Chiesa Espresso. Operated by the well-connected, thoughtful, gossipy Vatican journalist Sandro Magister, this site does an excellent job of revealing the infighting that’s still occurring within the ranks of Catholic bishops—as the rear-guard that still believes Vatican II represented a new “super-dogma” that took everything the Church taught before 1962 and multiplied it by a big fat zero struggles against a pope who long ago out-thought them, and has consistently out-fought them.
What’s Wrong with the World? This site combines the talents of the fine essayist Paul Cella with those of several other contributors, covering topics from contemporary politics and homeschooling to Chestertonian distributism and the excesses committed around the world in the name of contemporary Jihad. (As my old friend, the eminent Robert Spencer proves, one CAN notice such things without deciding to start ill-considered wars. There’s a large middle ground between jingoism and dhimmitude.) Daniel Larison, now a Takimag blogger, also contributes.
Intercollegiate Studies Institute. Now, you might call me venal for praising the Web site of an organization which employs me. But what other “movement” conservative organization would publish (among dozens of other excellent books each year) titles such as The Essential Russell Kirk, The Solzshenitsyn Reader, and a (pro-tonal) Student’s Guide to Music History (by Takimag’s own R.J. Stove)? Other worthy titles include Allan Carlson’s Third Ways: How Bulgarian Greens, Swedish Housewives, and Beer-Swilling Englishmen Created Family-Centered Economies”And Why They Disappeared, and Eduardo Velazquez’s intriguing A Consumer’s Guide to the Apocalypse? Fans (like me) of Justin Raimondo will be happy to learn that ISI is bringing back into a print an updated edition of his classic Reclaiming the American Right. All in all, ISI Books is doing the kind of cultural work that Regnery Publishing used to do. Best of all, ISI’s site gives you access to decades of first rate journals like Intercollegiate Review and Modern Age, which you can read online gratis, and hundreds of lectures by such giants as Wendell Berry, M.E. Bradford, Erik von Kuehnelt-Leddihn and Thomas Molnar. It’s a glimpse into a past when “conservative” denoted a good deal more than military adventurism.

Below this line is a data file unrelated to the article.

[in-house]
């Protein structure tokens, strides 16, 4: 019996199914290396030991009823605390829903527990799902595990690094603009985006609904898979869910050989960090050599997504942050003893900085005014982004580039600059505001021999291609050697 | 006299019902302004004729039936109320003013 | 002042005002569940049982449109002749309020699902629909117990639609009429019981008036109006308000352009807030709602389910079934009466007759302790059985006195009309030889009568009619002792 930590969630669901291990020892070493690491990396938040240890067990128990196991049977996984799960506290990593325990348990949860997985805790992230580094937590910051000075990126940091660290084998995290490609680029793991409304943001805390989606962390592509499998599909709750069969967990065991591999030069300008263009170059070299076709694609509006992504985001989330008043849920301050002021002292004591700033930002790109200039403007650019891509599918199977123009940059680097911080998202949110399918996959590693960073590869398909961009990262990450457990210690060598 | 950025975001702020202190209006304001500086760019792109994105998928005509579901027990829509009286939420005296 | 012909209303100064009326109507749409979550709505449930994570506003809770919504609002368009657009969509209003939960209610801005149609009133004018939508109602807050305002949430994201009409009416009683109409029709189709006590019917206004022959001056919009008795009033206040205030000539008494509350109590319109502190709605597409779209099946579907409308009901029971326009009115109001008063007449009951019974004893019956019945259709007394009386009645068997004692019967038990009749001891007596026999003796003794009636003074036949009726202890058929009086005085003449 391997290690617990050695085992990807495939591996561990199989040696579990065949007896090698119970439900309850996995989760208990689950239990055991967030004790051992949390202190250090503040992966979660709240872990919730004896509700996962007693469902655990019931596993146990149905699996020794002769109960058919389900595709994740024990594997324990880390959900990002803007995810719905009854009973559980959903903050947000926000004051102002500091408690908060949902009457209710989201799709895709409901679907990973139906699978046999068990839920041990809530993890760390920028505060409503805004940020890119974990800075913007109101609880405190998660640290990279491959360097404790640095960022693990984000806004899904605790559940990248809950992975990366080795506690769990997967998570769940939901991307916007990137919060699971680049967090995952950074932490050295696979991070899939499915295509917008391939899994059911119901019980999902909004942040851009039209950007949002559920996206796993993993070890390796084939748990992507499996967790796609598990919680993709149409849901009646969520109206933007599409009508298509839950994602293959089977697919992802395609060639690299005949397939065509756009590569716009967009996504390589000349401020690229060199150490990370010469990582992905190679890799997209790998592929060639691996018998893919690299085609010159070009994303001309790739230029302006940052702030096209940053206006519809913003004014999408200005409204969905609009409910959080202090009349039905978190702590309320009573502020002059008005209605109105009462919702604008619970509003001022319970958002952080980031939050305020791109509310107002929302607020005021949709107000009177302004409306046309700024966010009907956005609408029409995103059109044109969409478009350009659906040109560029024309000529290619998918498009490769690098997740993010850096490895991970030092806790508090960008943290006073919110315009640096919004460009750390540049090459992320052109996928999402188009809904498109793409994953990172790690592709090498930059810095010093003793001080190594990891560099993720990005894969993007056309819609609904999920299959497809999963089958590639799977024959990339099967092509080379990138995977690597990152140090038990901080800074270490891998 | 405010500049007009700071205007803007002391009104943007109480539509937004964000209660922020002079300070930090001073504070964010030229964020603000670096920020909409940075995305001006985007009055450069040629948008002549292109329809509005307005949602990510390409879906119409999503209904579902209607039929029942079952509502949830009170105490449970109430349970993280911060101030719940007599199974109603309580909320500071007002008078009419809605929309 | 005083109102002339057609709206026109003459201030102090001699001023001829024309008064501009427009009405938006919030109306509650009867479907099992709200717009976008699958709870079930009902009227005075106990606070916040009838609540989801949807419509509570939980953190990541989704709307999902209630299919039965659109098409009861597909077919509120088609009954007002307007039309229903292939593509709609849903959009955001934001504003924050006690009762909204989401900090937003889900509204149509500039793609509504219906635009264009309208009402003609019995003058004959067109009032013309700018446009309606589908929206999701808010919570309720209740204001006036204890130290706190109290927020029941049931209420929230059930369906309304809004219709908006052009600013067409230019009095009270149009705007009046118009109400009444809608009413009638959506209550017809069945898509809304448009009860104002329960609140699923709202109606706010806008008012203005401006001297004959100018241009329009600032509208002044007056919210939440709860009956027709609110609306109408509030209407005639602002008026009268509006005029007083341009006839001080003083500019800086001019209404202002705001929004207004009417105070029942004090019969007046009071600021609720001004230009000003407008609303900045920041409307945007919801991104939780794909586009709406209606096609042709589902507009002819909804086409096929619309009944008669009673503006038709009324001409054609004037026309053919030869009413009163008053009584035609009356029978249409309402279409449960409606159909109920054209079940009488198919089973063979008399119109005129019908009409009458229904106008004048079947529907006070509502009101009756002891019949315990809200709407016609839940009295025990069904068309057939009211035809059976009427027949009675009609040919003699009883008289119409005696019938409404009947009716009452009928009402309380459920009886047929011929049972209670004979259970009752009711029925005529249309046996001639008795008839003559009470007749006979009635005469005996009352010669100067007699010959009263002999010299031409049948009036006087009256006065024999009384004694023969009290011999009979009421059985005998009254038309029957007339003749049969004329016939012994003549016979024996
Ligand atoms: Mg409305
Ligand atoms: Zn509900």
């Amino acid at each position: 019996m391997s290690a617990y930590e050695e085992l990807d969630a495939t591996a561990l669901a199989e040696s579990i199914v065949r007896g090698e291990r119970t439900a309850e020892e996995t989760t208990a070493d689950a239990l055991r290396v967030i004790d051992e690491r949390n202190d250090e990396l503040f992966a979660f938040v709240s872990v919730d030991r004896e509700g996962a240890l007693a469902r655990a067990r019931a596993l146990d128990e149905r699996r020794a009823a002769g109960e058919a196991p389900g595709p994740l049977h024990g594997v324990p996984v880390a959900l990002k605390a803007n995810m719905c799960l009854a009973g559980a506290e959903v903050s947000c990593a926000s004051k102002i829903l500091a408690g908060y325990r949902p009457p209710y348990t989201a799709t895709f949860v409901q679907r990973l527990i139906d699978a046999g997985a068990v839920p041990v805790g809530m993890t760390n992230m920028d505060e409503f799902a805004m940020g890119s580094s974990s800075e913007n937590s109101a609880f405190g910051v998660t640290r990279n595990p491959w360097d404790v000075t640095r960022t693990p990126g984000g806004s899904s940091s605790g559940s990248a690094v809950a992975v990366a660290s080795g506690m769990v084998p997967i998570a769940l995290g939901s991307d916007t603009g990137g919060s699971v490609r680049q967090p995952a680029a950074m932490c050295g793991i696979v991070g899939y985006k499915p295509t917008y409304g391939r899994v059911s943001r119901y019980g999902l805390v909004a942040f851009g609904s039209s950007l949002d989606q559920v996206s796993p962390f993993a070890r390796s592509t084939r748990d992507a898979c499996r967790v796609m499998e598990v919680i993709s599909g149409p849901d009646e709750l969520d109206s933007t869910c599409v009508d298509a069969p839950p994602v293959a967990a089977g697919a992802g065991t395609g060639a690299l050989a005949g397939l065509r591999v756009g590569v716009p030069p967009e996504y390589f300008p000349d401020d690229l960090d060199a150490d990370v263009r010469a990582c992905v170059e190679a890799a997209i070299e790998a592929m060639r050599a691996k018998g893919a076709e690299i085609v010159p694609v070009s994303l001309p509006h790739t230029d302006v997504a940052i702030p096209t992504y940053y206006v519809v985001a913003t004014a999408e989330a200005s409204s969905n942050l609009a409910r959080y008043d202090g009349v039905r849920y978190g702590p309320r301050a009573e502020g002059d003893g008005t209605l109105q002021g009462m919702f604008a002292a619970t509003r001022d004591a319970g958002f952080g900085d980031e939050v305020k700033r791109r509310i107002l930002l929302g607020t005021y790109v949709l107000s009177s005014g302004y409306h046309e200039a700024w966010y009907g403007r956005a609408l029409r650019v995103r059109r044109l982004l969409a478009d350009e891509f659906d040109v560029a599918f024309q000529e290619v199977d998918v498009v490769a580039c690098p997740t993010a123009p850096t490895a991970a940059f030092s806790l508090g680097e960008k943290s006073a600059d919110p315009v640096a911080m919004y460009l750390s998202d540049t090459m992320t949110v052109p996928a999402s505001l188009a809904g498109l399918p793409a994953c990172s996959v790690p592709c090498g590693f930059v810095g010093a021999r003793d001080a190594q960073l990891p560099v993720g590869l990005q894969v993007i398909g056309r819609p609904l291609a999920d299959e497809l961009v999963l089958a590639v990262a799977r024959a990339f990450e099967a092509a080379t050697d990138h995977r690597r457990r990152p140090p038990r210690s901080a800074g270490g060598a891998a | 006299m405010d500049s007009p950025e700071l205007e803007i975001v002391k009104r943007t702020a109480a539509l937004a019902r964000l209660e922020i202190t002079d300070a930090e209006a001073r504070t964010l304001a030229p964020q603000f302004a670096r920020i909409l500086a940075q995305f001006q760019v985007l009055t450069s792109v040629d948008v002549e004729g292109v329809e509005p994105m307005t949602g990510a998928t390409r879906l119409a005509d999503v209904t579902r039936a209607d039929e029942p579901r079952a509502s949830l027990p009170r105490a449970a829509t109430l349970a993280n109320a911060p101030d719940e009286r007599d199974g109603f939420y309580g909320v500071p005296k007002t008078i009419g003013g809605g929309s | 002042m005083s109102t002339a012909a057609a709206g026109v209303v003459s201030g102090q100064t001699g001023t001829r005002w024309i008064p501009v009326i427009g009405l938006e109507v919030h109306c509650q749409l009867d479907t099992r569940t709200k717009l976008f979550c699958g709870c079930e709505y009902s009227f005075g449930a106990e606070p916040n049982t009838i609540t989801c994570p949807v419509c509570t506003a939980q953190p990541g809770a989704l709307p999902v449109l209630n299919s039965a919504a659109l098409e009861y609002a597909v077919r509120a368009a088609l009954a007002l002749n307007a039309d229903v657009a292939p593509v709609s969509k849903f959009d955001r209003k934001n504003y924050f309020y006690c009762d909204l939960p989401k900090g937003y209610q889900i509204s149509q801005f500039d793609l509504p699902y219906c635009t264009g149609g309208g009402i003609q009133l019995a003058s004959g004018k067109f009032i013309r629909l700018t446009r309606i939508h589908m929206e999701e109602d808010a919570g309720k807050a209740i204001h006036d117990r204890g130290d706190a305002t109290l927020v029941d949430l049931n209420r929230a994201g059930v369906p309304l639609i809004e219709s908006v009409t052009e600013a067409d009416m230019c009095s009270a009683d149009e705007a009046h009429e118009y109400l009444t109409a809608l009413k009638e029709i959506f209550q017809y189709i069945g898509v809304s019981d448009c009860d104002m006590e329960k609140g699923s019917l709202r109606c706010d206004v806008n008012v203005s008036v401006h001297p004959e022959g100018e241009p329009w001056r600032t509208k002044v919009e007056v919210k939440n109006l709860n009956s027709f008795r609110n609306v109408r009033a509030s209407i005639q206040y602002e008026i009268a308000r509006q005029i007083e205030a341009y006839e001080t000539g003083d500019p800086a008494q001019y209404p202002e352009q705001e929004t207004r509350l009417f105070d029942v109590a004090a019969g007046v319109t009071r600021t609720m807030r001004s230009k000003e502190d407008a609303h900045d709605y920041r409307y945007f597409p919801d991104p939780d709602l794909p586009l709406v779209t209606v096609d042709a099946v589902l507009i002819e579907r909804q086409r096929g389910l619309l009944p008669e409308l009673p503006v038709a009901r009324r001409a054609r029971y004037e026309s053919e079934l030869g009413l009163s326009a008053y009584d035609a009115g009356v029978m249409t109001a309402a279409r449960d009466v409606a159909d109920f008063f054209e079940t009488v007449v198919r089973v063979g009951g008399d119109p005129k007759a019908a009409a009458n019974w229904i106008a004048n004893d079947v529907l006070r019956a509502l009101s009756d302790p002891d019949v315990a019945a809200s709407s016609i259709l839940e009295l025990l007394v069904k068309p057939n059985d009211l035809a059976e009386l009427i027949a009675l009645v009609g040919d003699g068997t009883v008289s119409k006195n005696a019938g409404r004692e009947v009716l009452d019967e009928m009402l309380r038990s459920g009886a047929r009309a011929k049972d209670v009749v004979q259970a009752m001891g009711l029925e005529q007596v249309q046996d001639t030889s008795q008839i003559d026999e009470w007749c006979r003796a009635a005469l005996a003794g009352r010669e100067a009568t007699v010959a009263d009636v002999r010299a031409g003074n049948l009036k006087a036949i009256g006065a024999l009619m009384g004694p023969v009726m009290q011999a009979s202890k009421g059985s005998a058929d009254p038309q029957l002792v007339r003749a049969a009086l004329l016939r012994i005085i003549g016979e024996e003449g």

Brussels Journal. In case you don’t pay attention to the carefully chosen News Feeds on our home page, one of the best is this site, maintained by doughty Flemish conservative Paul Belien—who chronicles the outrages of Islamists, tyrannical EUroacrats, and other enemies of our Mother Continent. Of late, he has been persecuted both by the Belgian government and the witch-hunting neocons over at Little Green Fairies. His articles are consistently informative (and therefore alarming) and he deserve a wider readership in his lonely crusade for sanity in the land famous only for moules frites, pedophile rings, and the Mannekin Pis. Somehow it’s fitting that the shrine of St. Dymphna (patroness of the mad) resides in Belgium.
I’ll write next from a Wi-Fi cafe in Trastevere, in between conferences with students about Hawthorne’s The Marble Faun and Gibbon’s meditations on the ruins of Rome. Till then, ciao amici!